Vol 9, Num 19 :: 2010.10.22 — 2010.11.04
The lungs of a fully formed fetus
practice breathing, an act
that’s merely a mechanical construction
of heart beats, lung pumps, and water
preparing the body for real life.
Then we remember, by force or by nature,
that bodies and spirits grow
and shatter; the living are left
to make life of the pieces we can’t
entirely sweep up.
In my dreams, I can breath water
in through my mouth, holding my tongue
just right to siphon off the air,
expelling the waste through my nose.
I have yet to drown in my dreams,
but often wake with a gasp.
It’s likely quiet now
that the mid-summer squall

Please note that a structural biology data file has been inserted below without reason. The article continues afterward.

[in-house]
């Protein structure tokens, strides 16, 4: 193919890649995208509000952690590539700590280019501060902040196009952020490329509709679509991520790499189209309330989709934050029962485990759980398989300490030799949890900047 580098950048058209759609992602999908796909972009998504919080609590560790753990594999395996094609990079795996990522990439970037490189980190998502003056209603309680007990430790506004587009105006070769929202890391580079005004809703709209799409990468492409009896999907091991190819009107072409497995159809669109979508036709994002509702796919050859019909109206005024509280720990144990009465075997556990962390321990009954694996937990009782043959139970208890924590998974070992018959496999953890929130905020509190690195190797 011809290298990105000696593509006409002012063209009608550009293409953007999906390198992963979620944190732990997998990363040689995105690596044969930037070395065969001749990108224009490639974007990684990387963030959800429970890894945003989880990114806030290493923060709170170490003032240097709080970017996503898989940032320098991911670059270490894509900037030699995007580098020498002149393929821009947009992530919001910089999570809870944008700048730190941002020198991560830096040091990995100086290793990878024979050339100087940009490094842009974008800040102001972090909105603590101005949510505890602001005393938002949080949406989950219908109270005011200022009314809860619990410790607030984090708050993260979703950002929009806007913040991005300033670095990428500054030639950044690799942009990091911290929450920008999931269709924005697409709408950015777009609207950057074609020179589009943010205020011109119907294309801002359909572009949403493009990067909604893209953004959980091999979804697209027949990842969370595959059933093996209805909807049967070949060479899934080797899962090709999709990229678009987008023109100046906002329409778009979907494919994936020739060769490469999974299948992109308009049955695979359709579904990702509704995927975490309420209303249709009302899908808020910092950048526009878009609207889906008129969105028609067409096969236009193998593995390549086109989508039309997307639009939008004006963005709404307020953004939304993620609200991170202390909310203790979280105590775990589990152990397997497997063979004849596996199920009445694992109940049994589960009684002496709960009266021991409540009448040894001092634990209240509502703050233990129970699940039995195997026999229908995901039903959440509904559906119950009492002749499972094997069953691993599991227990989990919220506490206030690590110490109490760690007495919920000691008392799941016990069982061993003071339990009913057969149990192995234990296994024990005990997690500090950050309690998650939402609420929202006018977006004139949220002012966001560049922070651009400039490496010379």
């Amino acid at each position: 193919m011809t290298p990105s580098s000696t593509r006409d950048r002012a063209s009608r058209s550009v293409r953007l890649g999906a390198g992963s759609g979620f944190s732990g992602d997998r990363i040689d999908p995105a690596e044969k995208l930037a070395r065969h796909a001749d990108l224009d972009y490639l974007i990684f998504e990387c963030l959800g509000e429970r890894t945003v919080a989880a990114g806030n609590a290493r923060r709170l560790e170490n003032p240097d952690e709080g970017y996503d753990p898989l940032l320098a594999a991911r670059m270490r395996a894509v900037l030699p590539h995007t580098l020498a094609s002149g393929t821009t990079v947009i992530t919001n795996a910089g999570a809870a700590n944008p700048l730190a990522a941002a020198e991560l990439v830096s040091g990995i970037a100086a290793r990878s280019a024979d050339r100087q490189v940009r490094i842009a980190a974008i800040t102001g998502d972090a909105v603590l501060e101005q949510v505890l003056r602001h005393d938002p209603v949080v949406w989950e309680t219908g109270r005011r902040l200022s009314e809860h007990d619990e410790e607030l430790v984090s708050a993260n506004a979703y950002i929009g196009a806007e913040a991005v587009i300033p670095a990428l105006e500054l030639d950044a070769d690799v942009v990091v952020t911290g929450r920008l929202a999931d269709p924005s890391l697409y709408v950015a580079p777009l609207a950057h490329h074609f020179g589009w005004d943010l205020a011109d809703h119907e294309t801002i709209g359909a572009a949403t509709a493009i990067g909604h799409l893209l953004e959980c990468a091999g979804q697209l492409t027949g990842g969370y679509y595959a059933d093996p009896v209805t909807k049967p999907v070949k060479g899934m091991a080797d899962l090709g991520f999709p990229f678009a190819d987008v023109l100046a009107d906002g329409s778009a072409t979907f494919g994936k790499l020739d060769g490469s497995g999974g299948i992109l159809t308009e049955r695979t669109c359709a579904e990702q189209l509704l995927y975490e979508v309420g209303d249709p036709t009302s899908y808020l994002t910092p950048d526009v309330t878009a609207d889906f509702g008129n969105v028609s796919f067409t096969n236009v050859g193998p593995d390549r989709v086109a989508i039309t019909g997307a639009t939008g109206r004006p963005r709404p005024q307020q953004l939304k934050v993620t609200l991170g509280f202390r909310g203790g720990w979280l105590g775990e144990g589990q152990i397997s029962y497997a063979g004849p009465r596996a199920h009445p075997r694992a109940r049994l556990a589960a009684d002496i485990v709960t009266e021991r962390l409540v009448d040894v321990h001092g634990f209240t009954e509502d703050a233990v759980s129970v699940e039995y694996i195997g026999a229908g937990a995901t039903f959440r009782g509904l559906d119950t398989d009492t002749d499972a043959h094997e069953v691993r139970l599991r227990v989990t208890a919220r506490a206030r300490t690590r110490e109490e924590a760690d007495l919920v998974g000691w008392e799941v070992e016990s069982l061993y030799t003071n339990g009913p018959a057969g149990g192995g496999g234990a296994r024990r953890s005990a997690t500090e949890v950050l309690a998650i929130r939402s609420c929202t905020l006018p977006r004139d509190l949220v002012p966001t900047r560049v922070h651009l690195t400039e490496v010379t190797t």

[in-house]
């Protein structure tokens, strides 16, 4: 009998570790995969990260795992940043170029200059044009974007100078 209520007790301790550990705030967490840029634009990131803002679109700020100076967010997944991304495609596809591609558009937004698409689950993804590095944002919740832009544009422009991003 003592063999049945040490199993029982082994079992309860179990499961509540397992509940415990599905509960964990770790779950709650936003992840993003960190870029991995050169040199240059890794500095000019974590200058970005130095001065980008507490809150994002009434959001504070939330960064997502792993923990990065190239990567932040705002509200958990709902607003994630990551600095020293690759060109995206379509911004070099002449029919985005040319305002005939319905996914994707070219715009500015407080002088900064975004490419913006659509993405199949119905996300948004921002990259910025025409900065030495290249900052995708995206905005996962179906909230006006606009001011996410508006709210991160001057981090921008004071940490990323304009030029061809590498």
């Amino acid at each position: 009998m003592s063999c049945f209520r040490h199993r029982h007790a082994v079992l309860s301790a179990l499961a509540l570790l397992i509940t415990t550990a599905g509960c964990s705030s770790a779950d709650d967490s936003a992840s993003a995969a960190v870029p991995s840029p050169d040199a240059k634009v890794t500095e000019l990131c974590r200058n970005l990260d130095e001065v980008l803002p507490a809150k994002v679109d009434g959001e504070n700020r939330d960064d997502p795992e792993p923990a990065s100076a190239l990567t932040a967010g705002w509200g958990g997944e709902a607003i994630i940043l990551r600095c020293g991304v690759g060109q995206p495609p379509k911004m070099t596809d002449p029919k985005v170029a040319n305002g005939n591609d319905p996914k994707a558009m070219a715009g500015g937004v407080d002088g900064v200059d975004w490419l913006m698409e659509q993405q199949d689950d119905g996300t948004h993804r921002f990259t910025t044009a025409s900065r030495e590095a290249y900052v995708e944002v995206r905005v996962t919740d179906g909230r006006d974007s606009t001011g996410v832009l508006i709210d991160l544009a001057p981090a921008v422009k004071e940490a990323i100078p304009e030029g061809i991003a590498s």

and the friends sharing memories
are drying up. A mountain forest
doesn’t stoop and pick up the fallen,
though the timber weighs and deforms
the life story of the load-bearing tree.
So the pine beetle of pain
bores her nest, lays her eggs, and waits.
They ask us how we’re doing
because our hollow look
is begging (sweet Jesus) for mercy.
Then they feel guilty and don’t ask anymore
and the black beetle keeps boring.
Throw open the windows and breathe
in the rain (they say it’s the dirt we smell,
but who gives a damn about that?)—
let the curtains rise and fall,
feel the mist of broken
water through the window screen.
In the early morning
the grass is too wet to cut
and the mower’s out of gas anyways.
Stand with me in the driveway
as the sun rises, ever so slowly.